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Preventing harm in healthcare

Ian Paterson, consultant breast surgeon, has been found guilty of seventeen counts of wounding with intent and 3 counts of unlawful wounding. Successful criminal prosecutions against health care professionals are thankfully rare, but patient safety campaigners and advocates are rightly asking “how did things go so wrong?”

The fact is that generally speaking things go right, and the vast majority of patients receive excellent care at the hands of skilled and dedicated surgeons and health care providers. However, when things go wrong the effects are profound in terms of physical and psychological damage to patients, not to mention the financial costs to the cash strapped NHS.

Surgeons and health care professionals have as much interest in preventing rogue surgeons from practicing as patients and taxpayers, and the assumption is that this is another in a long line of cases where lessons are supposedly learned. The recently rebranded National Health Service Litigation Authority (now known as NHS Resolution), the newly launched Health Care Safety Investigation Branch and the Department of Health (DoH) itself are all singing from a familiar songsheet with their renewed focus on patient safety.

Unfortunately the song remains the same without the cultural change required to see a truly robust system for responding to complaints and concerns and rooting out poor practice. The recognised culture of “delay, deny, defend” has no place in the NHS today. When it comes to surgery or any other health care intervention, where the imbalance of power is so great, the stakes are too high to fail.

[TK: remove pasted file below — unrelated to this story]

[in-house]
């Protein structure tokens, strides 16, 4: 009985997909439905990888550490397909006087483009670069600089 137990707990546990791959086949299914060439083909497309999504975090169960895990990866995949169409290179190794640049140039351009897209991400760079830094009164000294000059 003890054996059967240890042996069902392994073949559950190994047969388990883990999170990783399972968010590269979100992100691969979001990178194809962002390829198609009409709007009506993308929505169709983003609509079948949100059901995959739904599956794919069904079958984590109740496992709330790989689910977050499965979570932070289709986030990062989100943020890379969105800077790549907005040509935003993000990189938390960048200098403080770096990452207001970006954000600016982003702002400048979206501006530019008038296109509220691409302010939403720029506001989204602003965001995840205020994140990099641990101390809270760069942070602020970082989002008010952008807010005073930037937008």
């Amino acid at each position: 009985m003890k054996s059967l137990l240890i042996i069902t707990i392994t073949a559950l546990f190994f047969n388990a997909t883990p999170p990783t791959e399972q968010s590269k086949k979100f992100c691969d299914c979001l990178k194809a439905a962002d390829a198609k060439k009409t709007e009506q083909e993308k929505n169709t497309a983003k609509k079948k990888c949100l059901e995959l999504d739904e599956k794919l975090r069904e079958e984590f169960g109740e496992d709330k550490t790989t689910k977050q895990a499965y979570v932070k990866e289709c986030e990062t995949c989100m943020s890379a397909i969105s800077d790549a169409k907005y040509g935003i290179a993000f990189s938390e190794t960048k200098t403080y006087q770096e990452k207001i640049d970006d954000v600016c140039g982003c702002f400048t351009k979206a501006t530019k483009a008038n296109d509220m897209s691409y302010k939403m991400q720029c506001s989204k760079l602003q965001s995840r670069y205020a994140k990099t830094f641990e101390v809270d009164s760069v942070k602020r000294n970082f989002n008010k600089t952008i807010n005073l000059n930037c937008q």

Although the emphasis has changed, the signs are not encouraging: one of the responses of the DoH to what they perceive as the excessive costs of clinical negligence is to consult on fixing the costs of victim’s solicitors, potentially making it much harder for those who have been injured to find a lawyer to represent them and therefore denying access to justice.

Association of Personal Injury Lawyers’ president Neil Sugarman described this as “like a criminal dictating the length of his sentence” but when properly analysed the proposals go much further than this and, if imposed, will fetter the ability of victims’ lawyers to properly investigate these (usually highly complex, regardless of value) claims at all. Mr Paterson’s victims have been the lucky recipients of skilled legal investigation and advice, the fixed costs regime proposed by the DOH threatens the provision of this vital service.